I rushed blindly into reading Armada with very high expectations. I loved Cline's first novel, Ready Player One and found myself recommending it to anyone who loved video games, D&D or sic-fi/fantasy in general. I have to be honest and say that Armada is no Ready Player One, not by a long shot.
I'll start with the good, Armada definitely made me nostalgic for my youth - jamming quarters into Gauntlet & Double Dragon arcade cabinets, sitting for hours on my bed trying desperately to beat The Legend of Zelda on NES. Even the cover seems to glow with light from an arcade game. It's a novel that wants you to remember the golden age of video games, and that's kinda the problem.
Zack Lightman is a seventeen year old video game nerd with a tendency for physical violence. His father died in a mysterious factory explosion when Zack was one, leaving a boulder-sized chip on his shoulder. His mother, who Zack refers to as "hot" (huh?) can recite Battle Star Galactica and World of Warcraft references better than any Cheeto-crunching basement dweller in the state.
Zack finds solace in a video game called Armada, an online flight simulator he plays every night with his friends. Armada may be the reason Zack lost his girlfriend, but it's also the one thing that keeps him focused and connected to his deceased father, who was also a massive gaming nerd.
After school, Zack spends his time working at Starbase Ace, a shabby video game store owned by Ray, a video game aficionado and Yoda to Zack's Luke. Zack seems happy to not have a plan in life, whittleing away the hours paying Armada and debating Star Trek vs. Star Wars with his friends.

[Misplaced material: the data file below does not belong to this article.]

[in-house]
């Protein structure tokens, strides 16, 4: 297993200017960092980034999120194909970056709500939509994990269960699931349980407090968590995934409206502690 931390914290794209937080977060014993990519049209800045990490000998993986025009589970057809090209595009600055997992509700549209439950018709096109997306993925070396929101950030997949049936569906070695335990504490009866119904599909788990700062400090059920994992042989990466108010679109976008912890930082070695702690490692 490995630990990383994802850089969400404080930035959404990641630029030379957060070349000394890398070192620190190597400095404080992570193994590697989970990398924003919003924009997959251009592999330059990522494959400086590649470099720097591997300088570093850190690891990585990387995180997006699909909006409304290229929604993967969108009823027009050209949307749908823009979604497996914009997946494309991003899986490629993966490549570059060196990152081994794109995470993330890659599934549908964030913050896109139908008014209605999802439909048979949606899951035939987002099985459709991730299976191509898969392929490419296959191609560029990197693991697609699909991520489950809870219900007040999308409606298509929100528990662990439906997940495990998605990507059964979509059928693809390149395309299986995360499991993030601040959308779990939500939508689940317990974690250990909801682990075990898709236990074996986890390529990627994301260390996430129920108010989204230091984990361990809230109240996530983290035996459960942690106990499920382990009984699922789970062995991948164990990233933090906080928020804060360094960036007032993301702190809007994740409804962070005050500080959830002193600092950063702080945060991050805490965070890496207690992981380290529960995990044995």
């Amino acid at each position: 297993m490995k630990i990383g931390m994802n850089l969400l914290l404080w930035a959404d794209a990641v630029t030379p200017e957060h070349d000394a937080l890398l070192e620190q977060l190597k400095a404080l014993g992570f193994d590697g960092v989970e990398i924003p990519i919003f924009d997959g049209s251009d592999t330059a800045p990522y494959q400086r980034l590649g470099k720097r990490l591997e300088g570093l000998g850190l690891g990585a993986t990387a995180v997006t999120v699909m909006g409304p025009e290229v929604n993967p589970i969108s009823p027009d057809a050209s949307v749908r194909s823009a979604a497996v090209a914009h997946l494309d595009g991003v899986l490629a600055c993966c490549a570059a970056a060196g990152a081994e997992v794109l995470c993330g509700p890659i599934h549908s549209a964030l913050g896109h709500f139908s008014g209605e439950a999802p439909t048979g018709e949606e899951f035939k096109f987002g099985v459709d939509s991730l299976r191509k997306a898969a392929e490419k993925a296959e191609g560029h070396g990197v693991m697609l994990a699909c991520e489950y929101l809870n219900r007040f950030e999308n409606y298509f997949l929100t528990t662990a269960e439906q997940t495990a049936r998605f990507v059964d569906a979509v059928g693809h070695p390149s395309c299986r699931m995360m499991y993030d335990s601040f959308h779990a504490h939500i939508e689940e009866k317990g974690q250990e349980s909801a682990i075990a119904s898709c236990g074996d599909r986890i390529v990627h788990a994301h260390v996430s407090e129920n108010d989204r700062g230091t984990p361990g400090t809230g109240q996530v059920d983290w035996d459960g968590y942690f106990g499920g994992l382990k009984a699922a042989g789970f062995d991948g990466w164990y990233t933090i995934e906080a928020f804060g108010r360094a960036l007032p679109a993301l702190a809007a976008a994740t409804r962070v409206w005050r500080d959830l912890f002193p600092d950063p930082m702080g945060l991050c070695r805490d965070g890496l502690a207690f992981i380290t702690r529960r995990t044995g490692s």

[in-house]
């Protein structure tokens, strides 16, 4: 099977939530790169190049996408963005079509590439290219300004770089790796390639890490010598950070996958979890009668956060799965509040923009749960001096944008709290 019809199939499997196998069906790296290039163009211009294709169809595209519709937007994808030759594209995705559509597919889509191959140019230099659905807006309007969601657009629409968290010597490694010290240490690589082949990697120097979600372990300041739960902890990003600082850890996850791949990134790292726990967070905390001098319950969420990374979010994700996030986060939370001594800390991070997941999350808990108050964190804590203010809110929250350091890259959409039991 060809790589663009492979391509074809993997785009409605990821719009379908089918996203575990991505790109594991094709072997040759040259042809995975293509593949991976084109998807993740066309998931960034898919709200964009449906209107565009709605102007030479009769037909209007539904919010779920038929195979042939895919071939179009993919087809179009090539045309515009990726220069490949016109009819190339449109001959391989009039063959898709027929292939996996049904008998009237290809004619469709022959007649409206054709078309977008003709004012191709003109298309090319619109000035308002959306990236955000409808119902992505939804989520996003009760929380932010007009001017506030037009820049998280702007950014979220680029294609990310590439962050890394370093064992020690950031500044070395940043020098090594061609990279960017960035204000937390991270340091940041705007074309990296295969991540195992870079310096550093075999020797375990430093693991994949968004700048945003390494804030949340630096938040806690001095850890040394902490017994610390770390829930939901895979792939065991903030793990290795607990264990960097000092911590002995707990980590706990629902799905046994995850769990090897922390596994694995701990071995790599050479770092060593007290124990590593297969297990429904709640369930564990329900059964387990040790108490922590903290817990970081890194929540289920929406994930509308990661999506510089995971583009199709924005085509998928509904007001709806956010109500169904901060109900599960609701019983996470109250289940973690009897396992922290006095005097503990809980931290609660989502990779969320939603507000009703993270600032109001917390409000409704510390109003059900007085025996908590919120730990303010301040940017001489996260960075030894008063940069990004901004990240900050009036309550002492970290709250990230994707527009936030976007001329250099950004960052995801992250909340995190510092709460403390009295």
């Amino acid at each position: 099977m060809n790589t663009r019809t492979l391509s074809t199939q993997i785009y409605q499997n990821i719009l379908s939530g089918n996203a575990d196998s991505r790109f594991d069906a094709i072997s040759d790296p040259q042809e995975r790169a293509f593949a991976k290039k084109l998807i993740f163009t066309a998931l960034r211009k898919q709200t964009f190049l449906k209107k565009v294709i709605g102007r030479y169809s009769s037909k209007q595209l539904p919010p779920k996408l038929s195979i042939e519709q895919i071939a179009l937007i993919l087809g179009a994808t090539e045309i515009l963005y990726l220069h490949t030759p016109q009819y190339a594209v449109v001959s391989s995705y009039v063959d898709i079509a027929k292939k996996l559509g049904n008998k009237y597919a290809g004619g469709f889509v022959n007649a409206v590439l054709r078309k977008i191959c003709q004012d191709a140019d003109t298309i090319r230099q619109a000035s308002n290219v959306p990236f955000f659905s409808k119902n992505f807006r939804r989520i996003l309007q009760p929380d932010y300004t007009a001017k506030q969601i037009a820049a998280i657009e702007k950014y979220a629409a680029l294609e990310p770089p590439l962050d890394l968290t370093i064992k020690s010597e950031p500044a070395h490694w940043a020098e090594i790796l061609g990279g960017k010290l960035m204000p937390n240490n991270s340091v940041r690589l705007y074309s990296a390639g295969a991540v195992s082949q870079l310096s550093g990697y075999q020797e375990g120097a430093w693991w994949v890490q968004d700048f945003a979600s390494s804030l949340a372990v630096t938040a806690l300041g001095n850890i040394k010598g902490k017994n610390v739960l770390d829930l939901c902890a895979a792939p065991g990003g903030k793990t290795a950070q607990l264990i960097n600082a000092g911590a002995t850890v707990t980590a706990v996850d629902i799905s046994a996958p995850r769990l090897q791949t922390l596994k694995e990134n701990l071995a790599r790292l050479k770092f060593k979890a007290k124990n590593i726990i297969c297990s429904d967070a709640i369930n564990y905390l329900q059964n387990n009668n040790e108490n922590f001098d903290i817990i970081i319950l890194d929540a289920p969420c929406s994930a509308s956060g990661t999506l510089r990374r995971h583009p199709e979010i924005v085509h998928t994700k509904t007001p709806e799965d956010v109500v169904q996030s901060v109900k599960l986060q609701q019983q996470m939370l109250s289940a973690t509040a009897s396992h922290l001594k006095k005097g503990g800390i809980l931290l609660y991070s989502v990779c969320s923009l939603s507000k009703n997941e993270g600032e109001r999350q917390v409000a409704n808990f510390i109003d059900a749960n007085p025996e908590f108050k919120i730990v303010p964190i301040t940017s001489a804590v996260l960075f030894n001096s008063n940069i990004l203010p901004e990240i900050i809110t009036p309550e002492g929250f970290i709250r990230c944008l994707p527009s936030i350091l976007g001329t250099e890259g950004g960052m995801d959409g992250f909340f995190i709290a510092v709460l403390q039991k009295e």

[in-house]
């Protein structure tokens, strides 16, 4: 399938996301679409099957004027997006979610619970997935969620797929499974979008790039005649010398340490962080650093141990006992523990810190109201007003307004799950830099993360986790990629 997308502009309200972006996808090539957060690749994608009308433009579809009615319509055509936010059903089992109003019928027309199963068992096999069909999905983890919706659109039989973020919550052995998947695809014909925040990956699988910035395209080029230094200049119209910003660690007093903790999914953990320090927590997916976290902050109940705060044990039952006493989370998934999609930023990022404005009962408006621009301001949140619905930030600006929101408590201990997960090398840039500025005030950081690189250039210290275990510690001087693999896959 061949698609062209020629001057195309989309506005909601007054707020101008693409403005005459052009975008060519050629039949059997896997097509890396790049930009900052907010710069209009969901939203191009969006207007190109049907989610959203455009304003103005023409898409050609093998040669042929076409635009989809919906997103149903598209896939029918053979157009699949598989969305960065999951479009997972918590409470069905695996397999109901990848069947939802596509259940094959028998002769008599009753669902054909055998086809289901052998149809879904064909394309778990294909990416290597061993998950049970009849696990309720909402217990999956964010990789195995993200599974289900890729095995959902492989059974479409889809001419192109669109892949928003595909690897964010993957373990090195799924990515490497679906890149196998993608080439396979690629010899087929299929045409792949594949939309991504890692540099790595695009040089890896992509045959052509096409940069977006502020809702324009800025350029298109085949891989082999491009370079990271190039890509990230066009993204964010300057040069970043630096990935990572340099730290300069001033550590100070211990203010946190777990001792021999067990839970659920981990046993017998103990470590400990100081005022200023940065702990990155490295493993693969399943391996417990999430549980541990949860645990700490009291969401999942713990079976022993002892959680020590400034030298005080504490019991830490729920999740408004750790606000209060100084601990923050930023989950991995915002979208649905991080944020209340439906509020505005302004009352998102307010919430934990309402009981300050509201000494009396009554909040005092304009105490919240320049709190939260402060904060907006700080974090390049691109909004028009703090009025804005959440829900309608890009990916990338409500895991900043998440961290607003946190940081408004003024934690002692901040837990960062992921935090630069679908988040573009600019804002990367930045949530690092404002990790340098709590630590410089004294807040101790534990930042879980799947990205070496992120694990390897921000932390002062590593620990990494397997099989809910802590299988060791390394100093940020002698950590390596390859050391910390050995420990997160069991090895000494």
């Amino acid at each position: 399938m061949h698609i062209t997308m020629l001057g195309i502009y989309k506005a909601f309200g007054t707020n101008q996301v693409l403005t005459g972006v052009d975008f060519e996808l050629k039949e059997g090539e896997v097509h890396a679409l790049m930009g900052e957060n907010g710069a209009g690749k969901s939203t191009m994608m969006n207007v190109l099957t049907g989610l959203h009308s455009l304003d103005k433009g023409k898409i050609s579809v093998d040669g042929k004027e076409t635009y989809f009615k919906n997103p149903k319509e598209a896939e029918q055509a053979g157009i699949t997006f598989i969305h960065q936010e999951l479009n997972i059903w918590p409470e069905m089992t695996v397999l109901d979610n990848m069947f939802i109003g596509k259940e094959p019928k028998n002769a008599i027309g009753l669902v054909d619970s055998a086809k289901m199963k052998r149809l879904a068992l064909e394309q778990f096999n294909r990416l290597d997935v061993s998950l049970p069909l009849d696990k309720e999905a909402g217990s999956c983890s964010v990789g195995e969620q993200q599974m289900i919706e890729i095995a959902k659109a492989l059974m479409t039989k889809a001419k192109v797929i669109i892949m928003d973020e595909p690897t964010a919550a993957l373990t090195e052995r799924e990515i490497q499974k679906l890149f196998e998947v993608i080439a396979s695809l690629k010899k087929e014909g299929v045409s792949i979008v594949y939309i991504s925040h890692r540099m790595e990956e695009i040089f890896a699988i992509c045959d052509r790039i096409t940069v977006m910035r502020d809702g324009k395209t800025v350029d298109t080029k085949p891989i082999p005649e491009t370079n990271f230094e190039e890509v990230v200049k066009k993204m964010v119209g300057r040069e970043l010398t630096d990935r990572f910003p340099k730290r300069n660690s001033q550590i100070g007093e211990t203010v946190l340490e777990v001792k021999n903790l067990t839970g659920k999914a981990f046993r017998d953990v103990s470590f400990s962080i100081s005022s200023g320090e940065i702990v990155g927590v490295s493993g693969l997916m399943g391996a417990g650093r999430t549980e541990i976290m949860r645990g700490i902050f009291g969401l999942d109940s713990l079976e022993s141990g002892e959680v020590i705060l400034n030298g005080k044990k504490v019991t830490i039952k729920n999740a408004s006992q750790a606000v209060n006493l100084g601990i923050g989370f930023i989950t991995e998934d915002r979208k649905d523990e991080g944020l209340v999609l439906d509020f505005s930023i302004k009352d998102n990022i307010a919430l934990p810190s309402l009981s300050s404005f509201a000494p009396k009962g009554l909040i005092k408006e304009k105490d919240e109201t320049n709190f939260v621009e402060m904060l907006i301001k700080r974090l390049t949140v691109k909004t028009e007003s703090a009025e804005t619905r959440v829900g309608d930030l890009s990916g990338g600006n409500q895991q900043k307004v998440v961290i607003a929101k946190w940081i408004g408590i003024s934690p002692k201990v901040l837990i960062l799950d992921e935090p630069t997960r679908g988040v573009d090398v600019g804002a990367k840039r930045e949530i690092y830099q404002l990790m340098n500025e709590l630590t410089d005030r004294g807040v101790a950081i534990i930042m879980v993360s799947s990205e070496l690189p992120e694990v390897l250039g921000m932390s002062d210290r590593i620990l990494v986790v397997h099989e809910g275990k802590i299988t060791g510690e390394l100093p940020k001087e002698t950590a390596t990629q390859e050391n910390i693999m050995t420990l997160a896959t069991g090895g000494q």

Then, everything changes. Bored in class one day, Zack's gaze wanders to the window where he sees a flying saucer, and not just any flying saucer, the enemy ones from the game Armada. Convinced that he's hallucinating, Zack tries to shrug it off.
The problem is, you can't shrug off an alien invasion.
Every gamer has done it - imagined what it would be like if their favourite game turned out to be true and they were called up to engage in the real life version. Heck, just the other night I had a dream I was asked to save the world by catching as many bass as humanly possible whilst listening to horrible music, just like the greatest video game ever made, seen here.
Turns out, Zack isn't hallucinating, the invasion is real. So real that a spacecraft lands at his school, men in futuristic uniforms hop out and tell him that he's part of an elite crew of Armada gamers needed to save the earth. That's right, all of those hours of playing video games finally paid off, the game wasn't just a game, it was a training module to prepare humans for the real deal.
Zack is rushed off to a secret base where he's given a few hours to digest the news that the world is about to be attacked by millions of alien craft and he and his slacker friends are the only hope.
That's the good part. I'm going to try not to be too negative, because I really, really wanted to like this novel. The problem for me is that Cline crams so many video game / music / film references into this story that at times it feels as if he inserted them first and then tried to write a story around them.
I don't mind the references, like I said, they made me nostalgic and I guess that's the point, I just felt like the plot and characters suffered because of them.
There's that, and then there's the awfully predictable ending that will make any fan of Ender's Game or The Last Starfighter roll their eyes so hard they'll fall into the back of their skull.
That said, it's a faced-paced, easy read and I am genuinely looking forward to recommending this novel to teens in the library that are immersed in this culture. I can tell Cline had a blast writing it, at least it feels that way, and I guess that should stand for something.
I've heard that Spielberg is making a film out of it, as a Librarian it's sacrilege to say this but I think the film could be done a hell of a lot better and I really look forward to it.
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